Mini Monets and Mommies: Help! My Child Hates Art!

Friday, June 27, 2014

Help! My Child Hates Art!

In my years as both a mom and an arts educator I’ve heard many parents says something along the lines of, “But, my child just doesn’t want to make art. Aren’t all kids supposed to like doing that kind of stuff?”
Crafting Kids

Simply said, no – not all kids enjoy making art. Artsy activities have benefits galore that include:

·         Building pre-writing skills

·         Improving fine motor development

·         Inspiring critical thinking

·         Developing spatial awareness

·         Boosting creativity

That said, your child won’t suffer developmentally if she never paints a portrait or makes a paper mache masterpiece.

Here are some of the top questions/problems that I’ve heard along with a few simple answers:

My child won’t make art at home, should I sign her up for a class to encourage her?

No, and yes. I do believe that exposing a young child to new experiences is beneficial, but you need to weigh the pros and cons. It’s kind of like eating a new food – if you child’s never tried it, how does she really know that she doesn’t like it? With that in mind, if your child has tried art (and tried it, and tried it some more) and still resists, don’t force her into a class just because you think she has true talent or because you’re rather crafty yourself. In my professional practice teaching preschoolers at a museum, I found that the kids who were forced into an art class ended up building up even more of a dislike for it.

Aren’t all kids supposed to like art? Is there something wrong with my child?

No and no. Think about your own likes and dislikes. Do you like everything? Of course not. Neither does your child. While your neighbor’s 4-year-old may get giddy at the sight of a paintbrush, your child may prefer soccer, dance, gymnastics or playing violin. Your child is unique. Don’t force her into being someone who she isn’t.

How will my child learn to write if she doesn’t scribble as a tot?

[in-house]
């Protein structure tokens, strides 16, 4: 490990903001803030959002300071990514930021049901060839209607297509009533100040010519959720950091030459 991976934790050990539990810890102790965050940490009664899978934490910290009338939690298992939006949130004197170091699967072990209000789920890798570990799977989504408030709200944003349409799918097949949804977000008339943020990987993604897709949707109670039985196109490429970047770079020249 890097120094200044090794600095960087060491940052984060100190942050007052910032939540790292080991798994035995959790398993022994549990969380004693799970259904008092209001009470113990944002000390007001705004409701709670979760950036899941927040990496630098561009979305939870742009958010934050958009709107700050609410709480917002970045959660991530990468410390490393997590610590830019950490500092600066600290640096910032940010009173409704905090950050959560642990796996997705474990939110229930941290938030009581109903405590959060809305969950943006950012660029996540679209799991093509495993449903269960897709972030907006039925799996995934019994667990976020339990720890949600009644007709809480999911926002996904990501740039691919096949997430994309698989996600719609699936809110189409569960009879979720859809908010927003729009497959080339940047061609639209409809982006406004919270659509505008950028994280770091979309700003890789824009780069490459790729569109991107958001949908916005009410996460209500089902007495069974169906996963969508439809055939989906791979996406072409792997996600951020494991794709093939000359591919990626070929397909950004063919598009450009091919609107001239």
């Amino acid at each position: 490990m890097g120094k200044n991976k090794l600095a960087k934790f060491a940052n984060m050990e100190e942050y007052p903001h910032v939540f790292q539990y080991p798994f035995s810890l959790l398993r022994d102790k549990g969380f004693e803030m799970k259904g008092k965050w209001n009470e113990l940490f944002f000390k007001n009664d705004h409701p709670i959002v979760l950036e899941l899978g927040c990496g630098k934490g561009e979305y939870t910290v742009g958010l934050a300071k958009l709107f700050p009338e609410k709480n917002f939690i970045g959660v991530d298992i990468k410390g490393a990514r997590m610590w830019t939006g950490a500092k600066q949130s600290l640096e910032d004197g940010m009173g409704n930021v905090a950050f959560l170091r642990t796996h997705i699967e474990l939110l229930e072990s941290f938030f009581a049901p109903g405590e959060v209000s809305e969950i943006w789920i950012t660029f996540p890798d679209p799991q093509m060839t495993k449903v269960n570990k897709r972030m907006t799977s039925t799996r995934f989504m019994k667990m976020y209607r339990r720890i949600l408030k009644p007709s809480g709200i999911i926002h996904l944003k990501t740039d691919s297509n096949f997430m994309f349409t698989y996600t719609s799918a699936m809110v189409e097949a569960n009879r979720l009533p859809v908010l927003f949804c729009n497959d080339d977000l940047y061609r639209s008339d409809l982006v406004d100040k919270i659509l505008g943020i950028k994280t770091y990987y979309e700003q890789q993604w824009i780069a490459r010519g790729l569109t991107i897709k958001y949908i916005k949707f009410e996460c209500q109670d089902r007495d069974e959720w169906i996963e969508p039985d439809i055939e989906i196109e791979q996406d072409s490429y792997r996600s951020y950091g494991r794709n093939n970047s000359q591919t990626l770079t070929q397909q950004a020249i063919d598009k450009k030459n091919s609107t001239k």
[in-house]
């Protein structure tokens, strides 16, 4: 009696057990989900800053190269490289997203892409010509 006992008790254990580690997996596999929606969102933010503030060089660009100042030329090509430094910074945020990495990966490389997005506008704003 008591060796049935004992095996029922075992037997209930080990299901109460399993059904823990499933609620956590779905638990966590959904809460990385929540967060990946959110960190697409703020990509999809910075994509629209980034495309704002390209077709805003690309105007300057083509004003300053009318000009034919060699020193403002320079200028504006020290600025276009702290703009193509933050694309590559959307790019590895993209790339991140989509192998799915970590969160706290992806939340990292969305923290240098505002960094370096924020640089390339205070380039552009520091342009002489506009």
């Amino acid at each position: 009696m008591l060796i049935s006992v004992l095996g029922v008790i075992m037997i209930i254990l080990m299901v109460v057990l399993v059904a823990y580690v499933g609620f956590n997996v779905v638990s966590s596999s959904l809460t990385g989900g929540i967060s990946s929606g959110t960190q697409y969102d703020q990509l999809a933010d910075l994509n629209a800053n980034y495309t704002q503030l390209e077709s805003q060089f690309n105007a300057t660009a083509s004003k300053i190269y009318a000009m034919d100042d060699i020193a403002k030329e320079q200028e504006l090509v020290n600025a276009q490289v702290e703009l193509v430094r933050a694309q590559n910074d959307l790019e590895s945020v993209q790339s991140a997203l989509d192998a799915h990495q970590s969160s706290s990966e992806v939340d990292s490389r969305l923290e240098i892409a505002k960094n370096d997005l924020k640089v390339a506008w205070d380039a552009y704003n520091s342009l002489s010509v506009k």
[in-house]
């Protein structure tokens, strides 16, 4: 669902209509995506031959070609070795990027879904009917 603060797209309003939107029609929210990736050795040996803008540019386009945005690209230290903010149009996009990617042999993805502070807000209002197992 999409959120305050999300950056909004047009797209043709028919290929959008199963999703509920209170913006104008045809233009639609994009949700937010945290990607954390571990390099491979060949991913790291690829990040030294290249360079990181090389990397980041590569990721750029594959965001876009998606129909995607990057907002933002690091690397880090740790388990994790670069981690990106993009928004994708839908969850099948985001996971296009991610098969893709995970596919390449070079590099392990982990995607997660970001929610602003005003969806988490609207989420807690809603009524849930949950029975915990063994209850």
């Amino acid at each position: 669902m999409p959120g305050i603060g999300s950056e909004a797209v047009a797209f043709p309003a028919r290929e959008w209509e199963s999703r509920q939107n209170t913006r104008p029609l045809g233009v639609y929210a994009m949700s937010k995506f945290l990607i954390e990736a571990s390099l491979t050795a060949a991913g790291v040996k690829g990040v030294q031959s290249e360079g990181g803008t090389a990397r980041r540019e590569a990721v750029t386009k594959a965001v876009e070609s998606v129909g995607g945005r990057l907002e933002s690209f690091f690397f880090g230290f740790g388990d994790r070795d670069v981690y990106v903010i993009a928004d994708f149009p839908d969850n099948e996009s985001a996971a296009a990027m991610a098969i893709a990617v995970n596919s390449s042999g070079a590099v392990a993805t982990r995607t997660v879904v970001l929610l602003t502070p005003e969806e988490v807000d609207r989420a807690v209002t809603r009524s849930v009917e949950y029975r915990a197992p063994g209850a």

Yes, it’s true that making marks during art experiences can help when it comes to pre-writing, but that doesn’t mean your child has to draw all of the time in order to build these skills. If she’s just not into “drawing” a picture, try something more straightforward such as tracing letters.

What about her fine motor development?

There are tons of non-art ways for your child to build her finger and hand skills that go beyond drawing and painting. Building with blocks, lacing games, everyday activities such as zippering her coat and scooping through sand or sensory bins with rice can help your child develop dexterity and hand-eye coordination.

My child wouldn’t pick up a crayon even if I bribed her with a cookie. Does that mean she hates all art?

Probably not. Possibly, but you shouldn’t generalize based on one specific process. Just because your child doesn’t want to draw doesn’t mean that she won’t enjoy making a torn paper collage, sculpting with clay or finger painting.

Motor Development
I would really like my child to work on her writing. Is there any way to get her to write letters other than using a drawing activity?

Sure! She can paint her letters or even use finger print dots to make the letter lines. She can use a craft stick or toothpick to write letters in foam and print them paint (making her own stamper) or collage a mega-sized letter using tissue paper pieces. She can also try "finger painting" with modeling clay (have her spread clay across paper similar to the finger-paint process), making an alphabet sculpture or making a tape resist letter painting.

Kids' art

Kids' crafts

Even though you might want to help your child become the artist that you know she is, pushing her isn’t the way to go. Keep in mind that she needs to explore her creative side on her own terms. Don’t worry if she suddenly stops wanting to make craft projects. My son love, love, love, loved chicken nuggets, and then at age four decided they were a no go. Kids change, go through phases and get temporarily picky at time. Be patient and let your child take the lead. While you might be artsy to the max, she may find a different path to follow!


  1. I majored in art in college, so I am thankful all my kids have enjoyed art! I think a good suggestion is to just try a different art form. One of my daughters is very good with crayons and pencils, while her twin sister is much more meticulous with watercolors. For a different child clay/play-doh might spark more of their interest. And don't forget to do art WITH them. Generally seems to make it much more enjoyable for them. Draw them a picture. Create something yourself!

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